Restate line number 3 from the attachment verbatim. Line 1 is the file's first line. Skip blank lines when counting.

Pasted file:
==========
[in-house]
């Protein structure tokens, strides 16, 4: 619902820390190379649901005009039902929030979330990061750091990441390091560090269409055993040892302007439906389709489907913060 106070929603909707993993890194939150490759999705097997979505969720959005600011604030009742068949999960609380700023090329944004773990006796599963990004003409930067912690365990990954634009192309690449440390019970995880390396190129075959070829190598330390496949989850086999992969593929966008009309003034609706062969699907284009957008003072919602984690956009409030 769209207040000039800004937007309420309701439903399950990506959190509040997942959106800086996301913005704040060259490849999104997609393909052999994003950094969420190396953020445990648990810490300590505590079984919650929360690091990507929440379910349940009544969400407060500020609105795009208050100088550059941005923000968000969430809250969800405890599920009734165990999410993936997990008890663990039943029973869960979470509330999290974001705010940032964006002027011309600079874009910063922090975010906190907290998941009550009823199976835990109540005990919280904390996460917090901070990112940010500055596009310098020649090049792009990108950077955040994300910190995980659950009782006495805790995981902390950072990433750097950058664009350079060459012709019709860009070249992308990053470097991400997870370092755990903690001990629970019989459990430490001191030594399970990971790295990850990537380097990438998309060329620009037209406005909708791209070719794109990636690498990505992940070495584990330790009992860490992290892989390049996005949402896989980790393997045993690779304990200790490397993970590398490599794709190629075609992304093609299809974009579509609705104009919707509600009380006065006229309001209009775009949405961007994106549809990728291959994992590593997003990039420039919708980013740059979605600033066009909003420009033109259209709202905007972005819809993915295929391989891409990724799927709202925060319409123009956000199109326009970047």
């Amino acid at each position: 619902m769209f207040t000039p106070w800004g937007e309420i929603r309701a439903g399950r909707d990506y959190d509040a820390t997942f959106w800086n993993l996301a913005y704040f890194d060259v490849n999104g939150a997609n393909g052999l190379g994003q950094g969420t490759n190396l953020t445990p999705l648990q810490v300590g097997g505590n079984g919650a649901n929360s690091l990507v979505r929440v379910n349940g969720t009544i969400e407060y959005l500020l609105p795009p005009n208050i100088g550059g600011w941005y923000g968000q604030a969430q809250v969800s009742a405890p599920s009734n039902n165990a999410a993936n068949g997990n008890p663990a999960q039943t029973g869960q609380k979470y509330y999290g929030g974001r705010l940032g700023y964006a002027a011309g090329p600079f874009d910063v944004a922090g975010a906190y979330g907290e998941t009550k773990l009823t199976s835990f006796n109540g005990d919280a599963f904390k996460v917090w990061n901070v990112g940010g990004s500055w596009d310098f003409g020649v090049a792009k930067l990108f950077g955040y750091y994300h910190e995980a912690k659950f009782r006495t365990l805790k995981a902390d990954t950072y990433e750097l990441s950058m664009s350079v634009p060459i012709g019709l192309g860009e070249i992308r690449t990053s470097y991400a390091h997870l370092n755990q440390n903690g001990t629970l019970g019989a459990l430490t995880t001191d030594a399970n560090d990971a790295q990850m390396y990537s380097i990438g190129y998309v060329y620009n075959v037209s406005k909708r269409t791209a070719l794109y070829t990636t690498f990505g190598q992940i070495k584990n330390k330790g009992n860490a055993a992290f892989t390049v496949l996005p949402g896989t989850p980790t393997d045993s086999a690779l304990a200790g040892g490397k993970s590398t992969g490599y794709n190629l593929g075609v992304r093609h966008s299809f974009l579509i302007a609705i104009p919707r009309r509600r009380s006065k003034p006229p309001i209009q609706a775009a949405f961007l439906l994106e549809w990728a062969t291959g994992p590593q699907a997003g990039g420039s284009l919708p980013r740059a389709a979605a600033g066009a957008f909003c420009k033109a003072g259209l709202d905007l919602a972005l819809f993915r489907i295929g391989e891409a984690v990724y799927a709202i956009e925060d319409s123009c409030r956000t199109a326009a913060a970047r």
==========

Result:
């Amino acid at each position: 619902m769209f207040t000039p106070w800004g937007e309420i929603r309701a439903g399950r909707d990506y959190d509040a820390t997942f959106w800086n993993l996301a913005y704040f890194d060259v490849n999104g939150a997609n393909g052999l190379g994003q950094g969420t490759n190396l953020t445990p999705l648990q810490v300590g097997g505590n079984g919650a649901n929360s690091l990507v979505r929440v379910n349940g969720t009544i969400e407060y959005l500020l609105p795009p005009n208050i100088g550059g600011w941005y923000g968000q604030a969430q809250v969800s009742a405890p599920s009734n039902n165990a999410a993936n068949g997990n008890p663990a999960q039943t029973g869960q609380k979470y509330y999290g929030g974001r705010l940032g700023y964006a002027a011309g090329p600079f874009d910063v944004a922090g975010a906190y979330g907290e998941t009550k773990l009823t199976s835990f006796n109540g005990d919280a599963f904390k996460v917090w990061n901070v990112g940010g990004s500055w596009d310098f003409g020649v090049a792009k930067l990108f950077g955040y750091y994300h910190e995980a912690k659950f009782r006495t365990l805790k995981a902390d990954t950072y990433e750097l990441s950058m664009s350079v634009p060459i012709g019709l192309g860009e070249i992308r690449t990053s470097y991400a390091h997870l370092n755990q440390n903690g001990t629970l019970g019989a459990l430490t995880t001191d030594a399970n560090d990971a790295q990850m390396y990537s380097i990438g190129y998309v060329y620009n075959v037209s406005k909708r269409t791209a070719l794109y070829t990636t690498f990505g190598q992940i070495k584990n330390k330790g009992n860490a055993a992290f892989t390049v496949l996005p949402g896989t989850p980790t393997d045993s086999a690779l304990a200790g040892g490397k993970s590398t992969g490599y794709n190629l593929g075609v992304r093609h966008s299809f974009l579509i302007a609705i104009p919707r009309r509600r009380s006065k003034p006229p309001i209009q609706a775009a949405f961007l439906l994106e549809w990728a062969t291959g994992p590593q699907a997003g990039g420039s284009l919708p980013r740059a389709a979605a600033g066009a957008f909003c420009k033109a003072g259209l709202d905007l919602a972005l819809f993915r489907i295929g391989e891409a984690v990724y799927a709202i956009e925060d319409s123009c409030r956000t199109a326009a913060a970047r």